Sleep deprivation shortens men's lifespan
Men probably live longer if they sleep enough hours per day. However, women seem to be more resistant to a lifestyle with a chronic sleep deprivation, epidemiologists from University College London write in PLoS One.
Sleep & longevity
There is a direct link between sleep and your life expectancy. If your sleep quality is better, you can count on a longer life, according to researchers at the University of Pittsburgh. Greek researchers have reported that people who take a short siesta every day are more likely to reach a fabulously old age.
Scientists have several theories to explain the link between sleep and longevity. A possible explanation is that a lifestyle with sufficient sleep ensures a well-functioning immune system.
Some scientists suspect that they can see how many years you can still live in the genetic material of your cells. The longer your telomeres [see them below] are at the ends of your chromosomes, the longer you could theoretically live. And vice versa, the shorter those telomeres are, the faster your cells wear and the sooner you may die.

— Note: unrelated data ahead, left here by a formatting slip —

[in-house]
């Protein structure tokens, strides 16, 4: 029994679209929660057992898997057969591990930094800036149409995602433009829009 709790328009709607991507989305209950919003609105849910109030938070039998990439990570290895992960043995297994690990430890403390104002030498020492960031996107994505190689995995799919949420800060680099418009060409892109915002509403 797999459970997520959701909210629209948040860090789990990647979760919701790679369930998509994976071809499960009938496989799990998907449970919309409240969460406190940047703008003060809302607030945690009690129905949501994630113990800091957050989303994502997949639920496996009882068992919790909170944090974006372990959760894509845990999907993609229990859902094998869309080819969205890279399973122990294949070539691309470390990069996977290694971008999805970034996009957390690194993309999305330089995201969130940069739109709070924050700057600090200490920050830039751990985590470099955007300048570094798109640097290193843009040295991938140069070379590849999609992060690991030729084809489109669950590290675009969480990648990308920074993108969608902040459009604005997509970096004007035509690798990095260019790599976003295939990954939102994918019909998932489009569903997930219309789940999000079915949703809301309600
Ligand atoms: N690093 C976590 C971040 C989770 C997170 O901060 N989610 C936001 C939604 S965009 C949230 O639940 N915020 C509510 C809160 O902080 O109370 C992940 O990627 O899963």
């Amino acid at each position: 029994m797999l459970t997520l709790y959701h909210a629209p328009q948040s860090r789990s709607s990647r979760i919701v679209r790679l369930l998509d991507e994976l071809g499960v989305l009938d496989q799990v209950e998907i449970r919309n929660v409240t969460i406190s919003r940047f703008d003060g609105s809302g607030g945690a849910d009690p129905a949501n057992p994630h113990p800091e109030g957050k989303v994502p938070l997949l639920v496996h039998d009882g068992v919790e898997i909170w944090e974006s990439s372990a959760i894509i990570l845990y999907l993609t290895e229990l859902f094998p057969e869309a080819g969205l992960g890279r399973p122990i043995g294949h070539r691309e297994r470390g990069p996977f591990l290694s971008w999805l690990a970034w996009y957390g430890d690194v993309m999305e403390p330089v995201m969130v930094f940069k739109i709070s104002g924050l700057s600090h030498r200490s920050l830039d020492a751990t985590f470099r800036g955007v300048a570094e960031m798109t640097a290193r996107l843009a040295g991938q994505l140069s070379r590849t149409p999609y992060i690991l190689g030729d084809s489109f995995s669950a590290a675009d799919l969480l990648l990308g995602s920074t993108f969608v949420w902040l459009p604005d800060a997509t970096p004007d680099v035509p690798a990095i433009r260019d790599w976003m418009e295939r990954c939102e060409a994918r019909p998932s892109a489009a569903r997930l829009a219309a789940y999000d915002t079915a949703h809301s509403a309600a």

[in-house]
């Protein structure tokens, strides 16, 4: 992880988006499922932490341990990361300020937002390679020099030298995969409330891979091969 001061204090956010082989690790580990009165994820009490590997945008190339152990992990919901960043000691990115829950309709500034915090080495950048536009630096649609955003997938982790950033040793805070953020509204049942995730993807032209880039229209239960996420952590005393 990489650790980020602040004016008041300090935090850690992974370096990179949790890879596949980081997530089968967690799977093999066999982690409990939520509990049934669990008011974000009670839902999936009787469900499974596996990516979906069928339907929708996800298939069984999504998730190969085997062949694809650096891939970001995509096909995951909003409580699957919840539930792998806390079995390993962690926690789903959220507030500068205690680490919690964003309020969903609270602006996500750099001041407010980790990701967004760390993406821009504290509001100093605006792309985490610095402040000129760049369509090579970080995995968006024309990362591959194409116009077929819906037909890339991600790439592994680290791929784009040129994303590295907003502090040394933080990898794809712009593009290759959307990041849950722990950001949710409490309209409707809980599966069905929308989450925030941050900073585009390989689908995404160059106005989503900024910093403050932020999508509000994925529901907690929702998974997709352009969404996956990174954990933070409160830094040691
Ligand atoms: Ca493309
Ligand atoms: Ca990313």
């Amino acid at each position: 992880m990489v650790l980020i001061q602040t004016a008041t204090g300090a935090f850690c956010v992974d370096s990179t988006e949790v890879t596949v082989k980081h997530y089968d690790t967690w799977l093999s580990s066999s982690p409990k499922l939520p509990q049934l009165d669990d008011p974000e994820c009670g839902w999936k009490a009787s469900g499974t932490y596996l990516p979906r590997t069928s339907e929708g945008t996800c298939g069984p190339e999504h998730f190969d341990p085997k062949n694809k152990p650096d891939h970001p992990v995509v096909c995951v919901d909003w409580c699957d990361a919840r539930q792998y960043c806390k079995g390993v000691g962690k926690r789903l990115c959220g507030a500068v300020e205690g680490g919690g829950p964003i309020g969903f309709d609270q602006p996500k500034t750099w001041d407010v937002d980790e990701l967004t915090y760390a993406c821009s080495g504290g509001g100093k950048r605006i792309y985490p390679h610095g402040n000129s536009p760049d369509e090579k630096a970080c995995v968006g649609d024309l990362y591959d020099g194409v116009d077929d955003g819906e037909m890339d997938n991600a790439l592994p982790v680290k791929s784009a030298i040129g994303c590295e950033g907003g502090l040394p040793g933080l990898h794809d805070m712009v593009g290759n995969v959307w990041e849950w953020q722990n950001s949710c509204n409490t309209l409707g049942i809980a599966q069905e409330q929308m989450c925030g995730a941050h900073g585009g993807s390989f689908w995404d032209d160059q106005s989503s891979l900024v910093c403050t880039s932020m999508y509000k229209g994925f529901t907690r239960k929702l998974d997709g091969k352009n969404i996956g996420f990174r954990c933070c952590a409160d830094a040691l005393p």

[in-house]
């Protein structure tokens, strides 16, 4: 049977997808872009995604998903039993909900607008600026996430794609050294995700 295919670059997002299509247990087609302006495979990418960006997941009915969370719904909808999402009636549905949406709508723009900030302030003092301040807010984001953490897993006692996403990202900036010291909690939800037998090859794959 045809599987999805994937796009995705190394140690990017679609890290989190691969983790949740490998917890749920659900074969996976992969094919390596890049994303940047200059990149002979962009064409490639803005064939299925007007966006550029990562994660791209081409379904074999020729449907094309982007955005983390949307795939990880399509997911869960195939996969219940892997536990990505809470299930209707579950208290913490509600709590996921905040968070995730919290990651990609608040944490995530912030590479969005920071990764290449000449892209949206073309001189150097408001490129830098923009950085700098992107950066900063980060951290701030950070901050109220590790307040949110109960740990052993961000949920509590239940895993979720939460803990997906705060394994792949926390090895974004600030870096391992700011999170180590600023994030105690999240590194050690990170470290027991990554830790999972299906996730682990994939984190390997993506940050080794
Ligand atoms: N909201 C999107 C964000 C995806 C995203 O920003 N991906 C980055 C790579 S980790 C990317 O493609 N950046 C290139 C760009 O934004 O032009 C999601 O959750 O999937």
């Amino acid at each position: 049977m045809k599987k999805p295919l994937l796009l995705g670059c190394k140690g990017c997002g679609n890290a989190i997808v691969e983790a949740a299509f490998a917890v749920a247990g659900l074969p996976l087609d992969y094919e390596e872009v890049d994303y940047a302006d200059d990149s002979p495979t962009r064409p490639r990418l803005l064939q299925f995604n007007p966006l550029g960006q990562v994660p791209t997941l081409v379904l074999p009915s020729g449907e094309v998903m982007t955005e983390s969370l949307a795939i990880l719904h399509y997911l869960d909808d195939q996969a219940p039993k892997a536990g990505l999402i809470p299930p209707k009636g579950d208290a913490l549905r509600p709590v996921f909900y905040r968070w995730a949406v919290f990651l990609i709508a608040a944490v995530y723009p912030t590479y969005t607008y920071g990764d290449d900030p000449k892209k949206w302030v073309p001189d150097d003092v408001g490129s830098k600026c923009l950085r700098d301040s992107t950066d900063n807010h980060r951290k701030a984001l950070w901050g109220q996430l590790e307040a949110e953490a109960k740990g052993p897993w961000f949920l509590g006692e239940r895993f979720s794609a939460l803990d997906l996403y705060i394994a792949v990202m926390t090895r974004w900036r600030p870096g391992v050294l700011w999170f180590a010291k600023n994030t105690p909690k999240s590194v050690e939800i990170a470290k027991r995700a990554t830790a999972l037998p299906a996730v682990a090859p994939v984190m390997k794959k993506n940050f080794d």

One factor that shortens your telomeres is stress, while habits like drinking green tea, a diet high in omega-3 fatty acids, or meditation help keep your telomeres long.
The British determined the length of the telomeres of 434 men and women with an average age of 63 years. The researchers knew how many hours the study participants slept per day.
Initially, the British saw no effect of the amount of sleep on telomere length. But when they statistically corrected their data for age, BMI, smoking, education, unemployment, hostility and depressive symptoms, they suddenly saw the connection.
Well, the men, not the women. In the women, the researchers found no statistically significant relationship between telomere length and the amount of sleep.
Dark colored bars = men, light colored bars = women.
"We report for the first time that short sleep duration in healthy older men is associated with shorter telomere length", write the researchers.
"Longitudinal studies are needed to establish whether shorter sleep leads to accelerated telomere shortening and advanced cellular aging."
PLoS One. 2012;7(10):e47292.
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